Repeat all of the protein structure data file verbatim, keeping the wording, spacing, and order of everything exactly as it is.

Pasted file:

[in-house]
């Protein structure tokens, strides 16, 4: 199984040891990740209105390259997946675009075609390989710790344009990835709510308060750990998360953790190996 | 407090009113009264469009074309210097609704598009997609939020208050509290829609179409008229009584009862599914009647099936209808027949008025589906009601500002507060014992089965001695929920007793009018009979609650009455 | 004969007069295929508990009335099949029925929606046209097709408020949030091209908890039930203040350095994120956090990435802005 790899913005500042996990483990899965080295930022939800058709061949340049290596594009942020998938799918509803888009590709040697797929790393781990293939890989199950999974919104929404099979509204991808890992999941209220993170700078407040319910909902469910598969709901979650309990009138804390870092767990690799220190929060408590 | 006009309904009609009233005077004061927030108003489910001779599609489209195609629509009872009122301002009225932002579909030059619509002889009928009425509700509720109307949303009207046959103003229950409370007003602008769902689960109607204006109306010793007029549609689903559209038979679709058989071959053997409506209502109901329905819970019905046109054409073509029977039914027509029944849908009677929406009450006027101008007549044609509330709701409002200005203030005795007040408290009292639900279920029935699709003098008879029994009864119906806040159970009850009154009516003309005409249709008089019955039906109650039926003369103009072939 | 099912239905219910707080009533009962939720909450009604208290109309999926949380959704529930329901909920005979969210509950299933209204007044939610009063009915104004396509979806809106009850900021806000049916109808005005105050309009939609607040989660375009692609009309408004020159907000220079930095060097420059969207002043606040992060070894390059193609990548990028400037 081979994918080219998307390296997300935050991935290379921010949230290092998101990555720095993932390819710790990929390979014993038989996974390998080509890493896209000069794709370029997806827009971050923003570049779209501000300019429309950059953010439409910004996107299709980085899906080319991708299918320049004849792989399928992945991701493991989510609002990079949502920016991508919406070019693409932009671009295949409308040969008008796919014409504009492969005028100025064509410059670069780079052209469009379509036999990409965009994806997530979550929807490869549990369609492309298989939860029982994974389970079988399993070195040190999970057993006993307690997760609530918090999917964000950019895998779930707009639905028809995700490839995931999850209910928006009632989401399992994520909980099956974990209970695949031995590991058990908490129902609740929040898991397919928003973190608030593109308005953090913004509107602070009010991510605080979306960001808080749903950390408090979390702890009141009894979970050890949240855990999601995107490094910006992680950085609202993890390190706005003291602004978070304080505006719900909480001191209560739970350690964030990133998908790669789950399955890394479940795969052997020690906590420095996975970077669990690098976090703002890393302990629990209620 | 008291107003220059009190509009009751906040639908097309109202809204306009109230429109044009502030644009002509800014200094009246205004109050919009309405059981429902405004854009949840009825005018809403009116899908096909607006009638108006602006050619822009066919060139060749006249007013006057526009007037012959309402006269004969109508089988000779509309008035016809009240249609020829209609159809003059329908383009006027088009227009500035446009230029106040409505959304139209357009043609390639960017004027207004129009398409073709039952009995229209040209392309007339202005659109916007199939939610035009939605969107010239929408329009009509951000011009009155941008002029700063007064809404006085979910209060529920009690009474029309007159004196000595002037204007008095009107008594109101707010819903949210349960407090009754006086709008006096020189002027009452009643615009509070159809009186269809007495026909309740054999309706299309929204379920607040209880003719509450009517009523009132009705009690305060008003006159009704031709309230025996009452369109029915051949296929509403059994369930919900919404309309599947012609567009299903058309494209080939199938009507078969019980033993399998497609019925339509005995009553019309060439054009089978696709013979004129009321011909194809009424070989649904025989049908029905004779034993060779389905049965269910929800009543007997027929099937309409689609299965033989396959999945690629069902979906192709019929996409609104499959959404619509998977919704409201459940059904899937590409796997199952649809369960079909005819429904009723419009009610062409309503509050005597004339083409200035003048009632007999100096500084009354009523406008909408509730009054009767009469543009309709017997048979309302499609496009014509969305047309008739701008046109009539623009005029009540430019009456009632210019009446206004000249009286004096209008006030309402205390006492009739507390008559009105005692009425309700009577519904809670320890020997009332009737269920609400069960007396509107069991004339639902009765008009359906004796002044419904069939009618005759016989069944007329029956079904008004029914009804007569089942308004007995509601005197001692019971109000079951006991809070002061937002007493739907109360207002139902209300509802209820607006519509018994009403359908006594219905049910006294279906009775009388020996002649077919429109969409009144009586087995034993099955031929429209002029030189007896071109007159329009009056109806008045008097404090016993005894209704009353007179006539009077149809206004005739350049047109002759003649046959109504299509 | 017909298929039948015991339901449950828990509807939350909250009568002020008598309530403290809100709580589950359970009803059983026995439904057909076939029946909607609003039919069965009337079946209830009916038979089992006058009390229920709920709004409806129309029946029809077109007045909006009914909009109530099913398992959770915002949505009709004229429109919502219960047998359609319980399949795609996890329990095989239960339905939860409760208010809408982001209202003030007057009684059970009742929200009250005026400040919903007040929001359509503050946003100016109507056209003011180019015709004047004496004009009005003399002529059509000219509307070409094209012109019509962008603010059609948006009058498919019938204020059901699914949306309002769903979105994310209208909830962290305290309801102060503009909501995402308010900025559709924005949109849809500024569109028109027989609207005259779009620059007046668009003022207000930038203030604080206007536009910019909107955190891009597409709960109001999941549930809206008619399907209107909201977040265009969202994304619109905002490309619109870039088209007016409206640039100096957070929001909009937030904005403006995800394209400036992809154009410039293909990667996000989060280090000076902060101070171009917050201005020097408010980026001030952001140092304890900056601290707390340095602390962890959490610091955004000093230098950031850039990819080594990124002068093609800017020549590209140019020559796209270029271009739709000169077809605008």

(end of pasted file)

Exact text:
[in-house]
């Protein structure tokens, strides 16, 4: 199984040891990740209105390259997946675009075609390989710790344009990835709510308060750990998360953790190996 | 407090009113009264469009074309210097609704598009997609939020208050509290829609179409008229009584009862599914009647099936209808027949008025589906009601500002507060014992089965001695929920007793009018009979609650009455 | 004969007069295929508990009335099949029925929606046209097709408020949030091209908890039930203040350095994120956090990435802005 790899913005500042996990483990899965080295930022939800058709061949340049290596594009942020998938799918509803888009590709040697797929790393781990293939890989199950999974919104929404099979509204991808890992999941209220993170700078407040319910909902469910598969709901979650309990009138804390870092767990690799220190929060408590 | 006009309904009609009233005077004061927030108003489910001779599609489209195609629509009872009122301002009225932002579909030059619509002889009928009425509700509720109307949303009207046959103003229950409370007003602008769902689960109607204006109306010793007029549609689903559209038979679709058989071959053997409506209502109901329905819970019905046109054409073509029977039914027509029944849908009677929406009450006027101008007549044609509330709701409002200005203030005795007040408290009292639900279920029935699709003098008879029994009864119906806040159970009850009154009516003309005409249709008089019955039906109650039926003369103009072939 | 099912239905219910707080009533009962939720909450009604208290109309999926949380959704529930329901909920005979969210509950299933209204007044939610009063009915104004396509979806809106009850900021806000049916109808005005105050309009939609607040989660375009692609009309408004020159907000220079930095060097420059969207002043606040992060070894390059193609990548990028400037 081979994918080219998307390296997300935050991935290379921010949230290092998101990555720095993932390819710790990929390979014993038989996974390998080509890493896209000069794709370029997806827009971050923003570049779209501000300019429309950059953010439409910004996107299709980085899906080319991708299918320049004849792989399928992945991701493991989510609002990079949502920016991508919406070019693409932009671009295949409308040969008008796919014409504009492969005028100025064509410059670069780079052209469009379509036999990409965009994806997530979550929807490869549990369609492309298989939860029982994974389970079988399993070195040190999970057993006993307690997760609530918090999917964000950019895998779930707009639905028809995700490839995931999850209910928006009632989401399992994520909980099956974990209970695949031995590991058990908490129902609740929040898991397919928003973190608030593109308005953090913004509107602070009010991510605080979306960001808080749903950390408090979390702890009141009894979970050890949240855990999601995107490094910006992680950085609202993890390190706005003291602004978070304080505006719900909480001191209560739970350690964030990133998908790669789950399955890394479940795969052997020690906590420095996975970077669990690098976090703002890393302990629990209620 | 008291107003220059009190509009009751906040639908097309109202809204306009109230429109044009502030644009002509800014200094009246205004109050919009309405059981429902405004854009949840009825005018809403009116899908096909607006009638108006602006050619822009066919060139060749006249007013006057526009007037012959309402006269004969109508089988000779509309008035016809009240249609020829209609159809003059329908383009006027088009227009500035446009230029106040409505959304139209357009043609390639960017004027207004129009398409073709039952009995229209040209392309007339202005659109916007199939939610035009939605969107010239929408329009009509951000011009009155941008002029700063007064809404006085979910209060529920009690009474029309007159004196000595002037204007008095009107008594109101707010819903949210349960407090009754006086709008006096020189002027009452009643615009509070159809009186269809007495026909309740054999309706299309929204379920607040209880003719509450009517009523009132009705009690305060008003006159009704031709309230025996009452369109029915051949296929509403059994369930919900919404309309599947012609567009299903058309494209080939199938009507078969019980033993399998497609019925339509005995009553019309060439054009089978696709013979004129009321011909194809009424070989649904025989049908029905004779034993060779389905049965269910929800009543007997027929099937309409689609299965033989396959999945690629069902979906192709019929996409609104499959959404619509998977919704409201459940059904899937590409796997199952649809369960079909005819429904009723419009009610062409309503509050005597004339083409200035003048009632007999100096500084009354009523406008909408509730009054009767009469543009309709017997048979309302499609496009014509969305047309008739701008046109009539623009005029009540430019009456009632210019009446206004000249009286004096209008006030309402205390006492009739507390008559009105005692009425309700009577519904809670320890020997009332009737269920609400069960007396509107069991004339639902009765008009359906004796002044419904069939009618005759016989069944007329029956079904008004029914009804007569089942308004007995509601005197001692019971109000079951006991809070002061937002007493739907109360207002139902209300509802209820607006519509018994009403359908006594219905049910006294279906009775009388020996002649077919429109969409009144009586087995034993099955031929429209002029030189007896071109007159329009009056109806008045008097404090016993005894209704009353007179006539009077149809206004005739350049047109002759003649046959109504299509 | 017909298929039948015991339901449950828990509807939350909250009568002020008598309530403290809100709580589950359970009803059983026995439904057909076939029946909607609003039919069965009337079946209830009916038979089992006058009390229920709920709004409806129309029946029809077109007045909006009914909009109530099913398992959770915002949505009709004229429109919502219960047998359609319980399949795609996890329990095989239960339905939860409760208010809408982001209202003030007057009684059970009742929200009250005026400040919903007040929001359509503050946003100016109507056209003011180019015709004047004496004009009005003399002529059509000219509307070409094209012109019509962008603010059609948006009058498919019938204020059901699914949306309002769903979105994310209208909830962290305290309801102060503009909501995402308010900025559709924005949109849809500024569109028109027989609207005259779009620059007046668009003022207000930038203030604080206007536009910019909107955190891009597409709960109001999941549930809206008619399907209107909201977040265009969202994304619109905002490309619109870039088209007016409206640039100096957070929001909009937030904005403006995800394209400036992809154009410039293909990667996000989060280090000076902060101070171009917050201005020097408010980026001030952001140092304890900056601290707390340095602390962890959490610091955004000093230098950031850039990819080594990124002068093609800017020549590209140019020559796209270029271009739709000169077809605008």